I'm in the minority of Cave In fans that isn't happy about the no-turning-back point they reached with Jupiter (Intronaut's Sacha Dunable clearly disagrees with me). While I appreciate the band's bravery in blasting off into the space rock stratosphere, Cave In were never as masterful with their melodic songcraft as they were with the burly post-hardcore of Until Your Heart Stops. Something about Steve Brodsky's glottal singing tone always struck me as green, like the rest of the band had grown up but he was still a precocious teenager, finding his voice. I preferred the post-breakup albums from Cave In members (reviewed here and here) that didn't involve him.
All the same, few bands in any genre are as restlessly creative as Cave In, and I love their horizon-searching even when I don't love their songs. Hence my excitement at their un-disbandment in April, and my curiosity about the Planets of Old 12", their first new release in nearly four years. The four-track EP continues along the path of the band's omni-directional last album Perfect Pitch Black (reviewed here). It swirls together bottom-feeding metal jams, jetpack rock 'n roll and raging hardcore. Each track is a short visit to a planet they've already inhabited. Get the title?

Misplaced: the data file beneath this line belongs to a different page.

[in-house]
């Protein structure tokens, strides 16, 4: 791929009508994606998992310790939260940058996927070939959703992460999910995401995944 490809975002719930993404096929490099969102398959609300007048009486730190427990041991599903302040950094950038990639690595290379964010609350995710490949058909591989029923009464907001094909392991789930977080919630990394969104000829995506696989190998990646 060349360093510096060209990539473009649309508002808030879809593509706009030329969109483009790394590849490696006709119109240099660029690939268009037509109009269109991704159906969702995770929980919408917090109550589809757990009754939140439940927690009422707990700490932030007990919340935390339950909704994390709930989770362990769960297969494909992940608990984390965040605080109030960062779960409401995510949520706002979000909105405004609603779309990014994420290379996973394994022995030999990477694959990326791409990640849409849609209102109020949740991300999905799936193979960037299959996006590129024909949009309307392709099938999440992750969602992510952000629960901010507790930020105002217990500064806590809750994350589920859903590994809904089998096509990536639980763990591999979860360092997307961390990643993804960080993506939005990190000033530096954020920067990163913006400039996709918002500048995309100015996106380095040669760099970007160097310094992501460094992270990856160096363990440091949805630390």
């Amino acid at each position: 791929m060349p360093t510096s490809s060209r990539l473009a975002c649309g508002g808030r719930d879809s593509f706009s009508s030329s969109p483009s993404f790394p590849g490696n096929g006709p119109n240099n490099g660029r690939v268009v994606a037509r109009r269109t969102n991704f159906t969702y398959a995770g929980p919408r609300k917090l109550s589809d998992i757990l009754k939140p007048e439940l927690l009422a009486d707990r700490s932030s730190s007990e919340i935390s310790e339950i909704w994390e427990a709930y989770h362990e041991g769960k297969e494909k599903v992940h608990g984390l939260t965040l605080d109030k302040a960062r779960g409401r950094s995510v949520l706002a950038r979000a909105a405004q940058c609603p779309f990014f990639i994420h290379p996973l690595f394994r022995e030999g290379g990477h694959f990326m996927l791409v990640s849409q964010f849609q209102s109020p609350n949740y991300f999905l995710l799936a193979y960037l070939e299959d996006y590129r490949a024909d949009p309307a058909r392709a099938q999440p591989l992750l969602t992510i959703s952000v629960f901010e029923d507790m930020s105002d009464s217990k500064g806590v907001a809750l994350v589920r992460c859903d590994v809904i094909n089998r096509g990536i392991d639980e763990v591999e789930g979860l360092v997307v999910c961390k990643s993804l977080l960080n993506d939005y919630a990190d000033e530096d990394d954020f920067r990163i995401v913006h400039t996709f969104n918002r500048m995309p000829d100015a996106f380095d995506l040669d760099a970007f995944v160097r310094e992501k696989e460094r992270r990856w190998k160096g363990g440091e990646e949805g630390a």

"Cayman Tongue" is the most vicious slab of heavy Cave In have recorded since Until Your Heart Stops, and "Red Trail" pulls of some totally boss, Converge-style hahd-coah. The magnetic guitar riffs on the other two tracks are hampered by some weak-ass vocal melodies and over-articulation from Brodsky -- Jeremy Enigk's preciousness comes to mind on "Retina Sees Rewind," while diphthongs turn into irritating nasal arcs on "Air Escapes." None of Planets of Old alters my feelings about Cave In, but the EP at least confirms that they've stood their ground since they disbanded. Which actually makes this the first Cave In release that hasn't pushed their sound, if only gently. I'll chalk that one up to the three-and-a-half year time in the penalty box, and patiently wait for a new full-length.
Planets of Old is streaming for an unspecified amount of time, perhaps forever, right here.